Russia to hold major war games
Kremlin denies it is readying invasion plans, tries to calm down Western fears
8 September, 2017
Russia is to hold in the coming days major war exercises that have already stirred unease in many countries in Europe, news wires reported. The Zapad-2017 war games will start on 14 September and will continue until 20 September. They will be held in Belarus, western Russia and Russia's exclave of Kaliningrad, bordering NATO member states Poland, Latvia and Lithuania, as well as Ukraine.
It is namely the drills' location that have led to fears that the Kremlin is preparing for an invasion. In the past, Russia has used such exercises as a precursor or as a cover to project force in other countries such as Georgia and Ukraine, according to experts. Lieutenant General Ben Hodges, the US Army's top general in Europe, said last month that US allies in Eastern Europe and Ukraine were worried the exercises could be a “Trojan horse” aimed at leaving behind military equipment brought into Belarus.
NATO Secretary General Jens Stoltenberg, who has warned that “substantially more” troops may take part than will be officially divulged, said last week the alliance would be watching closely. Amid several eastern European states' claims that the drills pose a threat to their security even before the war games have even started, NATO decided to send its experts to observe the exercise, Stoltenberg pointed out. The decision comes following invitations from Russia and Belarus. Meanwhile, Ukraine announced it has strengthened control over borders at all sectors due to the Zapad-2017 exercises.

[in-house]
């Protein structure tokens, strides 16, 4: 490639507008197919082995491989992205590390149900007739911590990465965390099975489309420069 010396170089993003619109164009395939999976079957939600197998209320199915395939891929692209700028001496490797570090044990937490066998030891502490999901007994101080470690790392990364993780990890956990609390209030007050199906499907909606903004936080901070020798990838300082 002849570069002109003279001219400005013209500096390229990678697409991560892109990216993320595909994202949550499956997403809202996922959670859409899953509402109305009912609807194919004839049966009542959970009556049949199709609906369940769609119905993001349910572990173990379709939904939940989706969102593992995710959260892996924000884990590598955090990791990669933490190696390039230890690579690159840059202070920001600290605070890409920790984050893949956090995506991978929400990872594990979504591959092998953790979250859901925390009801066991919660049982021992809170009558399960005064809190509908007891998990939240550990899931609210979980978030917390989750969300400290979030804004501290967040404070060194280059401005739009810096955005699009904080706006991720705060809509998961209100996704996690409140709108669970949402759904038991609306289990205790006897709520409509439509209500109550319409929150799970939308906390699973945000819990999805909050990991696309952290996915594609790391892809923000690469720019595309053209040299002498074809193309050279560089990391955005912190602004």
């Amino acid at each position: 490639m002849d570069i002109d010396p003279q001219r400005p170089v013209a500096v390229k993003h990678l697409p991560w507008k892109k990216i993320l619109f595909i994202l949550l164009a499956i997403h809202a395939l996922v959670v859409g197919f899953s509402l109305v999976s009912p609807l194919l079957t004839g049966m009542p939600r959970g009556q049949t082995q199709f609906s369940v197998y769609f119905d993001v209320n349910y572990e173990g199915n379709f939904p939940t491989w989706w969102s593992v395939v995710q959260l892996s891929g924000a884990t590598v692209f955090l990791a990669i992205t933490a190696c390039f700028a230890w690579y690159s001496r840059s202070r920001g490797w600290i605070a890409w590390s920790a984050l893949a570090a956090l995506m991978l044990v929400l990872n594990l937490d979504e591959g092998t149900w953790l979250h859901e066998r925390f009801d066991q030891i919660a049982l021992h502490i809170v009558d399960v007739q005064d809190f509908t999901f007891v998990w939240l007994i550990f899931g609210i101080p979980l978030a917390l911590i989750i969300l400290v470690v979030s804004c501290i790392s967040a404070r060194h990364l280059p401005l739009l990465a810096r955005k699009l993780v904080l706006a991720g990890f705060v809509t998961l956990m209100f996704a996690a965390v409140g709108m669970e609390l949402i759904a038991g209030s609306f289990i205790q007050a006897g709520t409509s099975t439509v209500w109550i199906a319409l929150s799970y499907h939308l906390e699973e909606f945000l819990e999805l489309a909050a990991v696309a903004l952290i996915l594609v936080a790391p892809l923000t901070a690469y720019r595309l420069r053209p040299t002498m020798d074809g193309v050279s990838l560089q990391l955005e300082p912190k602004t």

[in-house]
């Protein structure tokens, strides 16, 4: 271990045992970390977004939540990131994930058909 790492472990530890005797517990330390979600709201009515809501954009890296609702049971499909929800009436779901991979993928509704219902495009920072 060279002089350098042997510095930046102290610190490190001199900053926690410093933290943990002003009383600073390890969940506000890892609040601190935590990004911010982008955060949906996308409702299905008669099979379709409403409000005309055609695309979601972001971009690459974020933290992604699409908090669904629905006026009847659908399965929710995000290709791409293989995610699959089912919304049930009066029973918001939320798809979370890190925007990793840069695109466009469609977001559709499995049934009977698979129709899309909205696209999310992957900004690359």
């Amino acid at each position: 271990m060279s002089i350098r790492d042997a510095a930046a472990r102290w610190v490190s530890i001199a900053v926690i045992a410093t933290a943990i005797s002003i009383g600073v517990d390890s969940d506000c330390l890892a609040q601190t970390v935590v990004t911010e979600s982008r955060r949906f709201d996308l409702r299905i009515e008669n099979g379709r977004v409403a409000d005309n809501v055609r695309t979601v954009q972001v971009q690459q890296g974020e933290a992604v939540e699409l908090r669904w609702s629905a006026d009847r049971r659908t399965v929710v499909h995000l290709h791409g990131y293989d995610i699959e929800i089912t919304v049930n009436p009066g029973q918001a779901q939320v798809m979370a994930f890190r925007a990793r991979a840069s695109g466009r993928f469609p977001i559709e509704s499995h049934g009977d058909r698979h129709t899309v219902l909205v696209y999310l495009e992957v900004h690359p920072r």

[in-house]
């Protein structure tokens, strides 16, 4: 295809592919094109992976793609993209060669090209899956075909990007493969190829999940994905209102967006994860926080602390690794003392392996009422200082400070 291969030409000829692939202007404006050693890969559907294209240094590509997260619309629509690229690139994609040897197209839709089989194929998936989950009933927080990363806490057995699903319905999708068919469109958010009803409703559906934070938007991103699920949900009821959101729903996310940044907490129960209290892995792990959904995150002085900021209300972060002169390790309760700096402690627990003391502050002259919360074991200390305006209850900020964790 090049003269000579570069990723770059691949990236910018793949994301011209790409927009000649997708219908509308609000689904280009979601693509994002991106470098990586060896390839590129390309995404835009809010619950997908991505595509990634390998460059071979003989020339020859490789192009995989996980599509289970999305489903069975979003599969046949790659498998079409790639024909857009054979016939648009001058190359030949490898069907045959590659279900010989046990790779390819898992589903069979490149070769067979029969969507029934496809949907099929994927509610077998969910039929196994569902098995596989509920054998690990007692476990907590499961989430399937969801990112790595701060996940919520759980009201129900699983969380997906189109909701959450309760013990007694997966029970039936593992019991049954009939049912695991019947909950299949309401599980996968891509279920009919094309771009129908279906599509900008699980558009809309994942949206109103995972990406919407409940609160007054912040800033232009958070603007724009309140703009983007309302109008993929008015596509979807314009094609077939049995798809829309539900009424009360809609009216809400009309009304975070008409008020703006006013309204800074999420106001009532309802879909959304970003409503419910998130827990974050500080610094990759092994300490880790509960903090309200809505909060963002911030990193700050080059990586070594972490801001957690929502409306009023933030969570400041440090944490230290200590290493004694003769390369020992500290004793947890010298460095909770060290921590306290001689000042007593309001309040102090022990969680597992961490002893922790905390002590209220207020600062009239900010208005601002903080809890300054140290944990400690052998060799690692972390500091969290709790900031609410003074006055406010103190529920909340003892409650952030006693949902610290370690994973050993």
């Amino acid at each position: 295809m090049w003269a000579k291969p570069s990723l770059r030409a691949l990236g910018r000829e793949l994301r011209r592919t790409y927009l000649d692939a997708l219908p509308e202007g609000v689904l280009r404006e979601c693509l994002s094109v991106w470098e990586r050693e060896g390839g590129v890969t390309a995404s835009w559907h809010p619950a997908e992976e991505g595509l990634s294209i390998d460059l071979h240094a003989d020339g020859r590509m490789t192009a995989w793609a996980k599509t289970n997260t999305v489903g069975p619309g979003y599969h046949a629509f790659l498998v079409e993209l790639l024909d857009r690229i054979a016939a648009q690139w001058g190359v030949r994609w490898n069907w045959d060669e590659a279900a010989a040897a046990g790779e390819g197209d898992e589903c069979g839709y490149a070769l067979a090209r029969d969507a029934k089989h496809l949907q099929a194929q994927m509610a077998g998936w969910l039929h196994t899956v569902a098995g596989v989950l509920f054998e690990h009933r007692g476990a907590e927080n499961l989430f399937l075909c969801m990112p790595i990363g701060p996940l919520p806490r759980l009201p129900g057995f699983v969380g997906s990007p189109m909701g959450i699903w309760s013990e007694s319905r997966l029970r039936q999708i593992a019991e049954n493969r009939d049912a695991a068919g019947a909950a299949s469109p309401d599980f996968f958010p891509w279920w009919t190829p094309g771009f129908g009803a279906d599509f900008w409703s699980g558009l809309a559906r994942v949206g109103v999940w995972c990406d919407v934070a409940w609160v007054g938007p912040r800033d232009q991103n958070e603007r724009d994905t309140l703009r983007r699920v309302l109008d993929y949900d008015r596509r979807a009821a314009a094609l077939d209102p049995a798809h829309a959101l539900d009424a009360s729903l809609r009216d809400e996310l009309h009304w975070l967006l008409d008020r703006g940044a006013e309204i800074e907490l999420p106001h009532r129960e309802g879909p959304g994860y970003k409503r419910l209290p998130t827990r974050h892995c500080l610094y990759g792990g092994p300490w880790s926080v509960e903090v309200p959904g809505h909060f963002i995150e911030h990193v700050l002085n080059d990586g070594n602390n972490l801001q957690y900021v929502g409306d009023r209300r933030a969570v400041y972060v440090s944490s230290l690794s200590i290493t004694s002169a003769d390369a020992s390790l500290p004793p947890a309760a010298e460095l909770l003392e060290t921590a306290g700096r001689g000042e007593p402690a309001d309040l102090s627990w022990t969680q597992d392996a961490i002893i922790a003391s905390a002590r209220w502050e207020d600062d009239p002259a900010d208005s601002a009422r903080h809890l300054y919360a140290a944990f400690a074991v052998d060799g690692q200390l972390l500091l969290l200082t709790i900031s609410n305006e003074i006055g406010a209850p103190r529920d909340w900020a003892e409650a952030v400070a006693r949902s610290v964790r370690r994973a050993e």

On its part, Moscow tried to calm fears, pointing out that the drill would be purely defensive and would simulate repelling an attack by extremist groups. Last week, Russian Deputy Defence Minister Alexander Fomin told Western military attaches in Moscow the West had nothing to fear. “Some people are even going as far as to say that the Zapad-2017 exercises will be used as a springboard to invade and occupy Lithuania, Poland or Ukraine,” he pointed out. “Not a single one of these paradoxical versions has anything to do with reality.” Fomin went even further by calling suggestions that Russia posed a threat to anyone “myths”. Adding that the drills were routine and conducted with ally Belarus every two years.
Moscow says almost 13,000 Russian and Belarussian servicemen will take part, as well as around 70 planes and helicopters. Almost 700 pieces of military hardware will be deployed, including almost 250 tanks, 10 ships and various artillery and rocket systems. Russia said the scale of the exercise was in line with international rules. With less than 13,000 troops, international observation of the drills was not mandatory, it said.
Speaking in Minsk, Belarussian Deputy Defence Minister Oleg Belokonev said any troops and equipment brought into Belarus for the war games would be withdrawn afterwards. But Belarusians are worried Russian troops might stay. Mykola Statkevich, a prominent Belarusian opposition leader, was jailed for two weeks last Saturday for organising protests against the war games.